Notes on grant decision logistics: See https://www.openphilanthropy.org/blog/our-grantmaking-so-far-approach-and-process for the general grantmaking process and https://www.openphilanthropy.org/blog/questions-we-ask-ourselves-making-grant for more questions that grant investigators are encouraged to consider. Every grant has a grant investigator that we call the influencer here on Donations List Website; for focus areas that have Program Officers, the grant investigator is usually the Program Officer. The grant investigator has been included in grants published since around July 2017. Grants usually need approval from an executive; however, some grant investigators have leeway to make "discretionary grants" where the approval process is short-circuited; see https://www.openphilanthropy.org/giving/grants/discretionary-grants for more. Note that the term "discretionary grant" means something different for them compared to government agencies, see https://www.facebook.com/vipulnaik.r/posts/10213483361534364 for more

Notes on grant publication logistics: Every publicly disclosed grant has a writeup published at the time of public disclosure, but the writeups vary significantly in length. Grant writeups are usually written by somebody other than the grant investigator, but approved by the grant investigator as well as the grantee. Grants have three dates associated with them: an internal grant decision date (that is not publicly revealed but is used in some statistics on total grant amounts decided by year), a grant date (which we call donation date; this is the date of the formal grant commitment, which is the published grant date), and a grant announcement date (which we call donation announcement date; the date the grant is announced to the mailing list and the grant page made publicly visible). Lags are a few months between decision and grant, and a few months between grant and announcement, due to time spent with grant writeup approval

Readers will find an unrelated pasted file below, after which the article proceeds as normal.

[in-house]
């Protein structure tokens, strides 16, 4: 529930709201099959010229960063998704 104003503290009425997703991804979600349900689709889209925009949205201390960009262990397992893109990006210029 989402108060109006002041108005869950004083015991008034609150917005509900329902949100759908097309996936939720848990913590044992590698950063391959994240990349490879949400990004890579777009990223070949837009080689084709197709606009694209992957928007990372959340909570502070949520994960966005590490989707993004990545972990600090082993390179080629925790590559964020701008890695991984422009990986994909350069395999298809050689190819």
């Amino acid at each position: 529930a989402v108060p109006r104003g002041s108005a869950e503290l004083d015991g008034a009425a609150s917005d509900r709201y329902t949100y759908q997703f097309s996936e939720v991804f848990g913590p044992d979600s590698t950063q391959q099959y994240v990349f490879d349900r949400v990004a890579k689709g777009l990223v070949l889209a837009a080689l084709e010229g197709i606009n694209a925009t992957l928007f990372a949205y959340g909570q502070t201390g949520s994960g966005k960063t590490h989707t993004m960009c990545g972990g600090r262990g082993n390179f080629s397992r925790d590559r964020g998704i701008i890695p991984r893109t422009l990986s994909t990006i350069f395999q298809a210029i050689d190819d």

Notes on grant financing: See https://www.openphilanthropy.org/giving/guide-for-grant-seekers or https://www.openphilanthropy.org/about/who-we-are for more information. Grants generally come from the Open Philanthropy Project Fund, a donor-advised fund managed by the Silicon Valley Community Foundation, with most of its money coming from Good Ventures. Some grants are made directly by Good Ventures, and political grants may be made by the Open Philanthropy Action Fund. At least one grant https://www.openphilanthropy.org/focus/us-policy/criminal-justice-reform/working-families-party-prosecutor-reforms-new-york was made by Cari Tuna personally. The majority of grants are financed by the Open Philanthropy Project Fund; however, the source of financing of a grant is not always explicitly specified, so it cannot be confidently assumed that a grant with no explicit listed financing is financed through the Open Philanthropy Project Fund; see the comment https://www.openphilanthropy.org/blog/october-2017-open-thread?page=2#comment-462 for more information. Funding for multi-year grants is usually disbursed annually, and the amounts are often equal across years, but not always. The fact that a grant is multi-year, or the distribution of the grant amount across years, are not always explicitly stated on the grant page; see https://www.openphilanthropy.org/blog/october-2017-open-thread?page=2#comment-462 for more information. Some grants to universities are labeled "gifts" but this is a donee classification, based on different levels of bureaucratic overhead and funder control between grants and gifts; see https://www.openphilanthropy.org/blog/october-2017-open-thread?page=2#comment-462 for more information.